Echoes of the Brother CountriesHaus der Kulturen der Welt, Berlin, 3.2. – 20.5.2024

«What is past is not dead; it is not even past. We cut ourselves off from it; we pretend to be strangers.»1

These are the opening lines of Christa Wolf’s Patterns of Childhood, a novel published in East Germany (German Democratic Republic, or GDR) in 1976 that considers from where we can remember and how we might be estranged from our pasts. Wolf was addressing the National Socialist period of her own childhood and her dissociation from it, from within a state whose doctrine of «lived anti-fascism» permeated all areas of public life. The exhibition, Echoes of the Brother Countries, What is the Price of Memory and What is the Cost of Amnesia? Or: Visions and Illusions of Anti-Imperialist Solidarities relates in several ways to these questions of memory in the face of political ruptures, of the «echo» of past visions of the future, and of the responsibility of the present towards its own shared or disputed past.

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Germany prides itself on its memory culture (Erinnerungskultur) when it comes to its reckoning with its history pre-1945, but this is a partial view. Its socialist period, incomparable to its NS period, but forming a significant part of its twentieth-century legacy, has largely been absent from public discourse and memory culture. Contributing to this, the visible insignia of the GDR-past, such as the People’s Palace (which has been replaced by the reconstruction of the former imperial Hohenzollern Palace) in the heart of Berlin, have literally been erased, sanitizing Berlin of its socialist past, and creating a semblance of continuity with deeper (pre-Nazi, pre-1933) German time. It is therefore exciting to see HKW, one of unified Germany’s largest cultural institutions, in the second year under its new director Bonaventure Soh Bejeng Ndikung’s tenure, investigate the echoes of Germany’s internationalist socialist past.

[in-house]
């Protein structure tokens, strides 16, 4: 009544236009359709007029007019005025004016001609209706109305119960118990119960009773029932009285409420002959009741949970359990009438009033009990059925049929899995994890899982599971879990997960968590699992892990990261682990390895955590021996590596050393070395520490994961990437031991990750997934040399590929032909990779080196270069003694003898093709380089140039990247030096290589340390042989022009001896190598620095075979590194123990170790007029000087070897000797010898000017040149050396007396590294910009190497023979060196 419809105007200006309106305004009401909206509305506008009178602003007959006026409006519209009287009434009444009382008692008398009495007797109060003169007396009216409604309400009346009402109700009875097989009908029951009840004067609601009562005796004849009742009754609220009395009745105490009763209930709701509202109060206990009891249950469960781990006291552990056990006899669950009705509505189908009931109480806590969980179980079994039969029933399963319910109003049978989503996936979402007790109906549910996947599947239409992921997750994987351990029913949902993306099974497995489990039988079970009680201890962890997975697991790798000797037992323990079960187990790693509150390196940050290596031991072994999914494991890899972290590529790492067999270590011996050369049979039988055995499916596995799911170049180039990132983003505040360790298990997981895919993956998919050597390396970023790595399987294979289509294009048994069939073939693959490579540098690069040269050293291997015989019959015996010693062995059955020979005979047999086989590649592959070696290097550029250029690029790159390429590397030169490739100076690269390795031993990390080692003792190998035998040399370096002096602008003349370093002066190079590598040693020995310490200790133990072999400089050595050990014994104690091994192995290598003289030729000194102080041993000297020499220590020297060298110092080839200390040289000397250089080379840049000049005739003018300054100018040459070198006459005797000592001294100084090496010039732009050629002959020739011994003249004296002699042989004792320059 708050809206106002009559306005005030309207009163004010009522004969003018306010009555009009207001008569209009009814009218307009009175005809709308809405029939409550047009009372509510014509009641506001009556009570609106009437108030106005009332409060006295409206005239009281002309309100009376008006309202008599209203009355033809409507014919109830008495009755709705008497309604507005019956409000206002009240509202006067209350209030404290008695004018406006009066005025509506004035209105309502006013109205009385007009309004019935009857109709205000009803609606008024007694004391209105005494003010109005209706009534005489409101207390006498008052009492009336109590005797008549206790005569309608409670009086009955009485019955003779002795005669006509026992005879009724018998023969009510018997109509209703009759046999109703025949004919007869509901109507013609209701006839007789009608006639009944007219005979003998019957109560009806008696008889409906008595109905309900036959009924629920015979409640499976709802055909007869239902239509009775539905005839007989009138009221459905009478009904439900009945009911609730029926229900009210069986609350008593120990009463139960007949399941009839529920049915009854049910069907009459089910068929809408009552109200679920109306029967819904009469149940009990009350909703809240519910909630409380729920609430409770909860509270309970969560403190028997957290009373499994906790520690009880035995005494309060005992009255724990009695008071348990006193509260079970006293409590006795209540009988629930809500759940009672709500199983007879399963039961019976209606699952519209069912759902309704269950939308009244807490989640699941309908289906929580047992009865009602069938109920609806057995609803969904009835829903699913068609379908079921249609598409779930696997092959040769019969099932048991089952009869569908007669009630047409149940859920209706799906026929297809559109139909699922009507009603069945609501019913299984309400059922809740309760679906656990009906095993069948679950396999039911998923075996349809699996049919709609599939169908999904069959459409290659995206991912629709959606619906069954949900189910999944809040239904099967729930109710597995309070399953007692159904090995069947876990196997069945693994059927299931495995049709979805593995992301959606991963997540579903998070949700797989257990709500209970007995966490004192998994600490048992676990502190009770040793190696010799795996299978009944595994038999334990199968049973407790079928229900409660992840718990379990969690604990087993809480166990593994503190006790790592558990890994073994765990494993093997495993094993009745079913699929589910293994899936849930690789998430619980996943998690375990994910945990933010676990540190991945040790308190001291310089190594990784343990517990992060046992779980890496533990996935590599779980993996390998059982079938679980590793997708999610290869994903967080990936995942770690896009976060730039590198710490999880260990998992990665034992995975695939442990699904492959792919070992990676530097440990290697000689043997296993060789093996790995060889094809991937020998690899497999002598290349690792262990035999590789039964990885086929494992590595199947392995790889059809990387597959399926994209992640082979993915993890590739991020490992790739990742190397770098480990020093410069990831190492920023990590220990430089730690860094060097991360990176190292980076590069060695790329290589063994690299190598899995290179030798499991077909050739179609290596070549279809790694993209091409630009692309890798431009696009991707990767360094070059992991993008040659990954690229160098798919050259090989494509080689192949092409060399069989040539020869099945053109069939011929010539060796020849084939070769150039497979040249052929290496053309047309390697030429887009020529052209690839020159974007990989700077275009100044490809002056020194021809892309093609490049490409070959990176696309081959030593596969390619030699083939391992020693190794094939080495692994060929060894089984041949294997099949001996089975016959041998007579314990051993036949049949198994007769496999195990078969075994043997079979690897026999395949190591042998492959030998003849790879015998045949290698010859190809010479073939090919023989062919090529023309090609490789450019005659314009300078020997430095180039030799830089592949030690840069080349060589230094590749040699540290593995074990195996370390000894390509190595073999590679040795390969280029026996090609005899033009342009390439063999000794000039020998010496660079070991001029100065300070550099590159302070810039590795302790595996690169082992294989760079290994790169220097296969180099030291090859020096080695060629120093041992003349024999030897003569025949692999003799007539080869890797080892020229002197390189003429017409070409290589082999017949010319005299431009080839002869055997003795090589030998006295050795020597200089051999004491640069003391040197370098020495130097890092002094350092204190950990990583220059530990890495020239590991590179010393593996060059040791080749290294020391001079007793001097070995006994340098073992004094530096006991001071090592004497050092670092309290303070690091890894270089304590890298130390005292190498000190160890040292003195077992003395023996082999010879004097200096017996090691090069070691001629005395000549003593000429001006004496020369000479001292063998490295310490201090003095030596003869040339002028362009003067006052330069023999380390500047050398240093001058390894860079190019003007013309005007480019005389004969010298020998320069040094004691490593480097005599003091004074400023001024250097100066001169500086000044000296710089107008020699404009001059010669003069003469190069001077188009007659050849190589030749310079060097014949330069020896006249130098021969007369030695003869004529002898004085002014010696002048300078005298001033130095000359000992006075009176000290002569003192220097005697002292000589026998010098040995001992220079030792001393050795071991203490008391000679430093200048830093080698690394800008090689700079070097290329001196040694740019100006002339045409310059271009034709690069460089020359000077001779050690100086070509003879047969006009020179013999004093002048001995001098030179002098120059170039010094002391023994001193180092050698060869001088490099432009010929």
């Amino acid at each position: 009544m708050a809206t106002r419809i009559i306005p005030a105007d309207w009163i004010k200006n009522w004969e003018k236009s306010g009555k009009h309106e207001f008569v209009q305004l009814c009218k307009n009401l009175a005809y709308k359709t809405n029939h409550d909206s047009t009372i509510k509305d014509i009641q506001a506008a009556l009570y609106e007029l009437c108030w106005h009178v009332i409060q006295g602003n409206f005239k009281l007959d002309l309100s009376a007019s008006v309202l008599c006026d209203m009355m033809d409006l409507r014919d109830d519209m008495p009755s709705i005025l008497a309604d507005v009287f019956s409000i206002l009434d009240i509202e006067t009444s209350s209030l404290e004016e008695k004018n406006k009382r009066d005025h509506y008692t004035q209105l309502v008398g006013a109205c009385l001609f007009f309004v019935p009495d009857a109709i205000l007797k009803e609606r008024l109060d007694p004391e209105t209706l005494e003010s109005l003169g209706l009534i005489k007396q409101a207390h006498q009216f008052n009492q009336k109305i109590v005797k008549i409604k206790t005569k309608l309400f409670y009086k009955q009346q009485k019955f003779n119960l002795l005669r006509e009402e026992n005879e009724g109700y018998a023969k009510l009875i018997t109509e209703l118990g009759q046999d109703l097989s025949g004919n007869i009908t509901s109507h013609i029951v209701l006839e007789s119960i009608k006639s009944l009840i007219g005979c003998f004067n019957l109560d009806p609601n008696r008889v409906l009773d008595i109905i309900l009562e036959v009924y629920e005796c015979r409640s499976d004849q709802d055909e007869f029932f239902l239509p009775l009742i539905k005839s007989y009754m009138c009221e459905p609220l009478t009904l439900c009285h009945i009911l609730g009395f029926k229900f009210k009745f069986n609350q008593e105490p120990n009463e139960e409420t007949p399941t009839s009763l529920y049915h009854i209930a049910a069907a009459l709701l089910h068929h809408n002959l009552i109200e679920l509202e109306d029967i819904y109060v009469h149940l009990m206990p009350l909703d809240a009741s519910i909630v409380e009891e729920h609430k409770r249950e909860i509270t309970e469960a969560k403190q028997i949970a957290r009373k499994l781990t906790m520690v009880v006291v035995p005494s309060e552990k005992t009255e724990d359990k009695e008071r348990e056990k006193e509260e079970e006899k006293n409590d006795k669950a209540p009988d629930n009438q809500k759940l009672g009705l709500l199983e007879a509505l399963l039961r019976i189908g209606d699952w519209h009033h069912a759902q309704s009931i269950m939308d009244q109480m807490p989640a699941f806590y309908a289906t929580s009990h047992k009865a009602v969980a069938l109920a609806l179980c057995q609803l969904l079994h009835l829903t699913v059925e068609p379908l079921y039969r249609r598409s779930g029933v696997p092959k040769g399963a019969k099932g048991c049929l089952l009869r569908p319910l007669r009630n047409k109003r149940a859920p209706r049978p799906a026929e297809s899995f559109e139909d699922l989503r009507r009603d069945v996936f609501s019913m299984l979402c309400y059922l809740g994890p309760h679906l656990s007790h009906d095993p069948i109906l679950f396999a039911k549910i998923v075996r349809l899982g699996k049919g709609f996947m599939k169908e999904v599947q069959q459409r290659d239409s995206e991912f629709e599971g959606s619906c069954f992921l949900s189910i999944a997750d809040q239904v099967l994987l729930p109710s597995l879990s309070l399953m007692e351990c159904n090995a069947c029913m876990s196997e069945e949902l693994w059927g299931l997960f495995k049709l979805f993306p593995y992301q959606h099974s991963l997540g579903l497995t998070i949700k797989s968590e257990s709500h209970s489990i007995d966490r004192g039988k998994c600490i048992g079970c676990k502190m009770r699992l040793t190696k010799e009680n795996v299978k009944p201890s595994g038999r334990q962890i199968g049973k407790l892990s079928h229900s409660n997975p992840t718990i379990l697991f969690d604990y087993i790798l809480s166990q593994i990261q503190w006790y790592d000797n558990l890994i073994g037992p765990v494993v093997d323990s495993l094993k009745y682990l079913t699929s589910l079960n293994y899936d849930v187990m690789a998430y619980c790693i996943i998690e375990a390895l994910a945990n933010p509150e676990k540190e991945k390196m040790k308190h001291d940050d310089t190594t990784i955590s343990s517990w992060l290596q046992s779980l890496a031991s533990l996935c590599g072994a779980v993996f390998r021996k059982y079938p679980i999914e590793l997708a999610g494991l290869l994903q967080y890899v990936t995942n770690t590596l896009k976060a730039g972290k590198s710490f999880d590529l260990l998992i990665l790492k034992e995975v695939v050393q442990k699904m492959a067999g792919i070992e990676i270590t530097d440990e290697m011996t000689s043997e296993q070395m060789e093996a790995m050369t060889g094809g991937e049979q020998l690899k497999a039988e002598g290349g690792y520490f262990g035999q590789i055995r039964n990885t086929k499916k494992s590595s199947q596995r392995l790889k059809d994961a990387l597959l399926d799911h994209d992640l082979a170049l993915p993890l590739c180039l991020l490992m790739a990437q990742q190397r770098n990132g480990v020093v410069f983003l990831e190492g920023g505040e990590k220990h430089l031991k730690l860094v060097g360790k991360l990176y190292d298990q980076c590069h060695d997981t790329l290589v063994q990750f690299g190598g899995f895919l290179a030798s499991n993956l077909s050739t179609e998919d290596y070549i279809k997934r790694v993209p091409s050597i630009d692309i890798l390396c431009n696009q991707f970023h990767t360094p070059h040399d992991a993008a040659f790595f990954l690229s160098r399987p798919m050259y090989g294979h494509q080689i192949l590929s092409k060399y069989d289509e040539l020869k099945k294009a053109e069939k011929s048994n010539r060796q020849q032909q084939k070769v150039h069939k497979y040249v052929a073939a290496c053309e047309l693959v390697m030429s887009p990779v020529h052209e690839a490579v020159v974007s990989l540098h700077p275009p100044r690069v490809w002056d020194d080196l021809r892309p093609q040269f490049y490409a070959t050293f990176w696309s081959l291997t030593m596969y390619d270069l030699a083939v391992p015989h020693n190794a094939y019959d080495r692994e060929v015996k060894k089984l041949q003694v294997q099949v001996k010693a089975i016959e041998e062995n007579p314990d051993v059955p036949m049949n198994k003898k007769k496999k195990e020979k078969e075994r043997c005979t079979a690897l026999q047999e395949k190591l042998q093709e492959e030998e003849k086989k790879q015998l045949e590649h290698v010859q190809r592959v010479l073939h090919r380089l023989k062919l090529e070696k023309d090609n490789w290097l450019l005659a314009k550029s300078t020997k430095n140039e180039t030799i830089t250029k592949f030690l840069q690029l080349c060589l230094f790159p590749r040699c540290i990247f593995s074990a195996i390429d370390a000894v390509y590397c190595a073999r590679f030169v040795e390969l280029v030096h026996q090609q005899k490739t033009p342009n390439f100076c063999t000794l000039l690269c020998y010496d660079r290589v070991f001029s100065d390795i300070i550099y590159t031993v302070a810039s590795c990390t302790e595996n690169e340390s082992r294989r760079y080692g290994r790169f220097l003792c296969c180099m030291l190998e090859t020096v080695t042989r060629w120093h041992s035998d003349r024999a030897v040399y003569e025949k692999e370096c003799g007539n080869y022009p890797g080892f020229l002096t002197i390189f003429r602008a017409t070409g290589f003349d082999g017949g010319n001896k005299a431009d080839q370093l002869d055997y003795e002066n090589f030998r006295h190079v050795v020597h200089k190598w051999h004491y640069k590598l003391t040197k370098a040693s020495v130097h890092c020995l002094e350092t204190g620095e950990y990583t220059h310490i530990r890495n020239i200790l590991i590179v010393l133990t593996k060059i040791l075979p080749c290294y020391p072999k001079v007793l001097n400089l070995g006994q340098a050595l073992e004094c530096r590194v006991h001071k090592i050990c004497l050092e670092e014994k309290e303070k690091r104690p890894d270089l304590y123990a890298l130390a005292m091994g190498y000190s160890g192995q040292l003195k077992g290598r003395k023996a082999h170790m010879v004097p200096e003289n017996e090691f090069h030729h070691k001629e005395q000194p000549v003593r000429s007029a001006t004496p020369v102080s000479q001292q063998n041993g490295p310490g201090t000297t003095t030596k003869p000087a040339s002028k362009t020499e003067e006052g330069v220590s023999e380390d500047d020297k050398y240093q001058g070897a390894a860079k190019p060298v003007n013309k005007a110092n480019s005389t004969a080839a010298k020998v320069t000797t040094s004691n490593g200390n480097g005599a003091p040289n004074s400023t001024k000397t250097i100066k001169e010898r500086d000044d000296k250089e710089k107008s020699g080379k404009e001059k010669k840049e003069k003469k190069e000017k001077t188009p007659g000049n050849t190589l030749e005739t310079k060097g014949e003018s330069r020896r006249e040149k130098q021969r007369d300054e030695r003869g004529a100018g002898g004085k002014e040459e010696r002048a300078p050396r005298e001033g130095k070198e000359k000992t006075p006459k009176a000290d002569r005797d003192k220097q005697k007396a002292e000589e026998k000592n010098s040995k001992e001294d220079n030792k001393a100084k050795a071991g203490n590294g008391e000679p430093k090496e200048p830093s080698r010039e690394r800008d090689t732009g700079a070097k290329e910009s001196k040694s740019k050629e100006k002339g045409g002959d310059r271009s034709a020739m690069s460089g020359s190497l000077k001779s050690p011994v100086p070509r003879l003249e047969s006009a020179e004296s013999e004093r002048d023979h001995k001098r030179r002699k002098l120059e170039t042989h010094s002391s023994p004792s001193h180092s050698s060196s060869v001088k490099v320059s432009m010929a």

The idea behind Echoes of the Brother Countries can be summarised in the assertion that cultural institutions in the Federal Republic of Germany such as HKW will remain half blind and in silent amnesia if the entangled internationalist history of Germany is only viewed and discussed through the lens of the so-called West.1 By paying attention to the predicaments of East German histories (and their afterlives), a more capacious picture becomes visible, including what architectural theorist Łukasz Stanek calls Global Socialism—a memory, or history of a form of global development wherein the aims were ostensibly towards cooperation, internationalism, anti-imperialism, and forms of distribution more fair than the rampant competition in the globalising, privatising and imperialist capitalist economy.2